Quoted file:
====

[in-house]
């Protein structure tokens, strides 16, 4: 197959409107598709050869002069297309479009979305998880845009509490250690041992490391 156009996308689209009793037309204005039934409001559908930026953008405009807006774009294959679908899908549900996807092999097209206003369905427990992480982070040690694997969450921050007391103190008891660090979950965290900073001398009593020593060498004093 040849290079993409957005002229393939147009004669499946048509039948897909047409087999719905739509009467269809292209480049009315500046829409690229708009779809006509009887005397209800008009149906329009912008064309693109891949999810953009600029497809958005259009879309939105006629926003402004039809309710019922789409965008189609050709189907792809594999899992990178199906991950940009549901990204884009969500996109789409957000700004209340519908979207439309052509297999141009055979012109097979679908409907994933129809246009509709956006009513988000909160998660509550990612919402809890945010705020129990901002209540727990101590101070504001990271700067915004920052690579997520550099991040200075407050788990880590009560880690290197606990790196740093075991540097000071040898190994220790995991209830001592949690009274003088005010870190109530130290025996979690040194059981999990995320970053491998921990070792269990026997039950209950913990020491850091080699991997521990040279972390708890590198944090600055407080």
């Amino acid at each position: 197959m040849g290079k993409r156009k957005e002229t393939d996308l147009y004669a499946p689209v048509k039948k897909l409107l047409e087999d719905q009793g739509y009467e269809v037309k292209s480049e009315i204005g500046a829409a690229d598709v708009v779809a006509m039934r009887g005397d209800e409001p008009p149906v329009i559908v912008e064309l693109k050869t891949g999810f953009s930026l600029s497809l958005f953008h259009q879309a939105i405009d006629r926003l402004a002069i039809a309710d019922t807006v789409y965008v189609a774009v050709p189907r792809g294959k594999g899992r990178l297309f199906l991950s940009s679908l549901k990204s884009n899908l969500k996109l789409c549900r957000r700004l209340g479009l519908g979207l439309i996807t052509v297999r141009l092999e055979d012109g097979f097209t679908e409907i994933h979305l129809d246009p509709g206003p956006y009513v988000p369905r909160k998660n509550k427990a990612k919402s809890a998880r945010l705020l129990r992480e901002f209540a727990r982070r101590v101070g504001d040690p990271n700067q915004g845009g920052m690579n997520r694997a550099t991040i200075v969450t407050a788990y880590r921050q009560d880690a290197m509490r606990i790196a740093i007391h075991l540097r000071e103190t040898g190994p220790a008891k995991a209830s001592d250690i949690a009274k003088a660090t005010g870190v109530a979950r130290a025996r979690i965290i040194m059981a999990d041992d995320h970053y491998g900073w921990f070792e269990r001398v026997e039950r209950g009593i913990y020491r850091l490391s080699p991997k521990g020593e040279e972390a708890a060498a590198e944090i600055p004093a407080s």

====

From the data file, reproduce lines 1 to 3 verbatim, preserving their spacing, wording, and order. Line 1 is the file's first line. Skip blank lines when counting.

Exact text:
[in-house]
């Protein structure tokens, strides 16, 4: 197959409107598709050869002069297309479009979305998880845009509490250690041992490391 156009996308689209009793037309204005039934409001559908930026953008405009807006774009294959679908899908549900996807092999097209206003369905427990992480982070040690694997969450921050007391103190008891660090979950965290900073001398009593020593060498004093 040849290079993409957005002229393939147009004669499946048509039948897909047409087999719905739509009467269809292209480049009315500046829409690229708009779809006509009887005397209800008009149906329009912008064309693109891949999810953009600029497809958005259009879309939105006629926003402004039809309710019922789409965008189609050709189907792809594999899992990178199906991950940009549901990204884009969500996109789409957000700004209340519908979207439309052509297999141009055979012109097979679908409907994933129809246009509709956006009513988000909160998660509550990612919402809890945010705020129990901002209540727990101590101070504001990271700067915004920052690579997520550099991040200075407050788990880590009560880690290197606990790196740093075991540097000071040898190994220790995991209830001592949690009274003088005010870190109530130290025996979690040194059981999990995320970053491998921990070792269990026997039950209950913990020491850091080699991997521990040279972390708890590198944090600055407080």
């Amino acid at each position: 197959m040849g290079k993409r156009k957005e002229t393939d996308l147009y004669a499946p689209v048509k039948k897909l409107l047409e087999d719905q009793g739509y009467e269809v037309k292209s480049e009315i204005g500046a829409a690229d598709v708009v779809a006509m039934r009887g005397d209800e409001p008009p149906v329009i559908v912008e064309l693109k050869t891949g999810f953009s930026l600029s497809l958005f953008h259009q879309a939105i405009d006629r926003l402004a002069i039809a309710d019922t807006v789409y965008v189609a774009v050709p189907r792809g294959k594999g899992r990178l297309f199906l991950s940009s679908l549901k990204s884009n899908l969500k996109l789409c549900r957000r700004l209340g479009l519908g979207l439309i996807t052509v297999r141009l092999e055979d012109g097979f097209t679908e409907i994933h979305l129809d246009p509709g206003p956006y009513v988000p369905r909160k998660n509550k427990a990612k919402s809890a998880r945010l705020l129990r992480e901002f209540a727990r982070r101590v101070g504001d040690p990271n700067q915004g845009g920052m690579n997520r694997a550099t991040i200075v969450t407050a788990y880590r921050q009560d880690a290197m509490r606990i790196a740093i007391h075991l540097r000071e103190t040898g190994p220790a008891k995991a209830s001592d250690i949690a009274k003088a660090t005010g870190v109530a979950r130290a025996r979690i965290i040194m059981a999990d041992d995320h970053y491998g900073w921990f070792e269990r001398v026997e039950r209950g009593i913990y020491r850091l490391s080699p991997k521990g020593e040279e972390a708890a060498a590198e944090i600055p004093a407080s």